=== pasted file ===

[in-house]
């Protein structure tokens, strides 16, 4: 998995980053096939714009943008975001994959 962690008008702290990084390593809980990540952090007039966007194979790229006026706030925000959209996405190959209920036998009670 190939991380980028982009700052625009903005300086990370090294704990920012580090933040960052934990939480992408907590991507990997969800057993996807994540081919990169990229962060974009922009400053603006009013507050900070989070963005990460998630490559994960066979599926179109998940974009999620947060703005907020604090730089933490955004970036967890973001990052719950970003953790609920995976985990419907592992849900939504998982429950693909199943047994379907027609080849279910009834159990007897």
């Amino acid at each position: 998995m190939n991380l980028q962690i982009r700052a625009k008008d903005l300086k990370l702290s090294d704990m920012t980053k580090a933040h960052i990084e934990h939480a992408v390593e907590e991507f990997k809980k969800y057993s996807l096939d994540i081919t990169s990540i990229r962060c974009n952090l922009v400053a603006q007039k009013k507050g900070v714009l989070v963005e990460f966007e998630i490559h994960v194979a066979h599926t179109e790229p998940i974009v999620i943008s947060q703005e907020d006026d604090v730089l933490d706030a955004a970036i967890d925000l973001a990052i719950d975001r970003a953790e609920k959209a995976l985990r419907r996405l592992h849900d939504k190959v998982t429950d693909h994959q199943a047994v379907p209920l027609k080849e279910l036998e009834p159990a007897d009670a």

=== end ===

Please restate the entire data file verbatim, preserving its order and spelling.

[in-house]
């Protein structure tokens, strides 16, 4: 998995980053096939714009943008975001994959 962690008008702290990084390593809980990540952090007039966007194979790229006026706030925000959209996405190959209920036998009670 190939991380980028982009700052625009903005300086990370090294704990920012580090933040960052934990939480992408907590991507990997969800057993996807994540081919990169990229962060974009922009400053603006009013507050900070989070963005990460998630490559994960066979599926179109998940974009999620947060703005907020604090730089933490955004970036967890973001990052719950970003953790609920995976985990419907592992849900939504998982429950693909199943047994379907027609080849279910009834159990007897």
């Amino acid at each position: 998995m190939n991380l980028q962690i982009r700052a625009k008008d903005l300086k990370l702290s090294d704990m920012t980053k580090a933040h960052i990084e934990h939480a992408v390593e907590e991507f990997k809980k969800y057993s996807l096939d994540i081919t990169s990540i990229r962060c974009n952090l922009v400053a603006q007039k009013k507050g900070v714009l989070v963005e990460f966007e998630i490559h994960v194979a066979h599926t179109e790229p998940i974009v999620i943008s947060q703005e907020d006026d604090v730089l933490d706030a955004a970036i967890d925000l973001a990052i719950d975001r970003a953790e609920k959209a995976l985990r419907r996405l592992h849900d939504k190959v998982t429950d693909h994959q199943a047994v379907p209920l027609k080849e279910l036998e009834p159990a007897d009670a």